Lord of the Flies (1963)

lord of the flies poster 1963 movie
9.0 Overall Score
Story: 8/10
Acting: 8/10
Visuals: 10/10

Great telling of the story

Not everyone's type of movie

 
Movie Info

Movie Name:   Lord of the Flies

Studio:   Two Arts Ltd.

Genre(s):   Drama

Release Date(s):   May 1963 (Cannes Film Festival)/August 13, 1963 (US)

MPAA Rating:   Not Rated

lord of the flies jack make-up tom chapin 1963

Nope…not crazy at all

Fleeing a war, a group of English schoolboys find themselves stranded on a tropical island without adult supervision.  As Ralph (James Aubrey) tries to establish order among the boys, choir leader Jack (Tom Chapin) takes a more primal survivalist mode to the reality.  With the children trapped between the two ideologies, war breaks out among the kids…and only the strong can survive.

Directed by Peter Brook, Lord of the Flies adapts the acclaimed 1954 novel by William Golding.  The independent film was released at Cannes Film Festival in 1963 to positive reviews and received an X in Britain (meaning many of the actors in the film couldn’t see it in the theater) while it was not rated in the United States.  A remastered version of the film was released by Criterion (Criterion #43).

My first introduction to Lord of the Flies involved a short adaptation in a reader featuring pictures of this film.  The film wasn’t readily available at the time but the 1990 version of the film was released soon after.  Thought the 1990 version of the film might take a more traditional approach to filmmaking, this version of Lord of the Flies is superior.

lord of the flies simon pig head tom gaman 1963

Poor Simon…and his pig head

Lord of the Flies is a difficult book to adapt in that the idea of children becoming ruthless killers after isolation scares adults and much of the book is about concepts and themes instead of dialogue and plot.  Here, the visuals overtake the story but it works because the visuals wrap back around to the idea of themes and concepts.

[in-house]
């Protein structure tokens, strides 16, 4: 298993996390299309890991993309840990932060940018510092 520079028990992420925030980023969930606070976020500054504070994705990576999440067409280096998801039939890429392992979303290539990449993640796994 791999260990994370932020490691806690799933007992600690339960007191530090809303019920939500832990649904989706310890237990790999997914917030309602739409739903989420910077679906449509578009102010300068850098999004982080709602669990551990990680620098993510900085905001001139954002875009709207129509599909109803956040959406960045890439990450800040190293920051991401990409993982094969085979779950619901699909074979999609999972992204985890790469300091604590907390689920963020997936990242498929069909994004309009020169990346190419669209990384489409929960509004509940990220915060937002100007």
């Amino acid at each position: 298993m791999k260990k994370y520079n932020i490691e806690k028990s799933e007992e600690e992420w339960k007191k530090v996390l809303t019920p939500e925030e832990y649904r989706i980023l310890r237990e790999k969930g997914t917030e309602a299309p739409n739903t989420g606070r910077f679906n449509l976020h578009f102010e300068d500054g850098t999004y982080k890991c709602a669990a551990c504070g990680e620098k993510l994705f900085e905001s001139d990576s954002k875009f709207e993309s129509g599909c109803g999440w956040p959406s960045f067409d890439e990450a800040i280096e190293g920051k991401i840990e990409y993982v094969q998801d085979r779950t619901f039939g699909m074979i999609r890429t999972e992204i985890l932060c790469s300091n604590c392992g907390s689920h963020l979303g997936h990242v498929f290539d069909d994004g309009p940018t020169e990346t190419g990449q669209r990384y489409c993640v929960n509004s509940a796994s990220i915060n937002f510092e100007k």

The cast were novices that hadn’t done much acting (if any) at the time of the film.  The cast were treated like they were at camp and hours and hours of footage were cut down into the short film to give them a more natural “kid” feel.  James Aubrey emotes a lot in face which works for the character that is trying to be the adult while Tom Chapin is good as the brash Jack.  It is ironic that Hugh Edwards is “Piggy” (who isn’t ever given a name here or in the book) because by today’s standards, he isn’t that heavy.  Tom Gaman is also good as the wide-eyed “innocent” of the film Simon who tries to find a balance between the two parties (and pays for it).

lord of the flies piggy ralph james aubrey hugh edwards 1963

Piggy, you had one order…”stay quiet” and you couldn’t do it.

With the children actors and a largely conceptual script, the visuals tell a lot.  The movie was shot in Puerto Rico (the Bay of Pigs actually had injured evacuated to a naval hospital on the island during the first week of filming).  It gets the ideas of madness and craziness of the situation.  The movie almost has a documentary-esque look to it and the black and white adds to the starkness of the film.

Lord of the Flies isn’t going to be everyone’s favorite films.  It has a very odd tone to it and the subject matter can be off-putting to some.  The film’s rawness and ability to capture some very loose ideas is impressive along with getting a group of kids to convincingly show how society can break down under pressure.  The 1990 version may be sleeker and smoother, but this one captures the essence of Golding’s story.

Author: JPRoscoe View all posts by
Follow me on Twitter @JPRoscoe76! Loves all things pop-culture especially if it has a bit of a counter-culture twist. Plays video games (basically from the start when a neighbor brought home an Atari 2600), comic loving (for almost 30 years), and a true critic of movies. Enjoys the art house but also isn't afraid to let in one or two popular movies at the same time.

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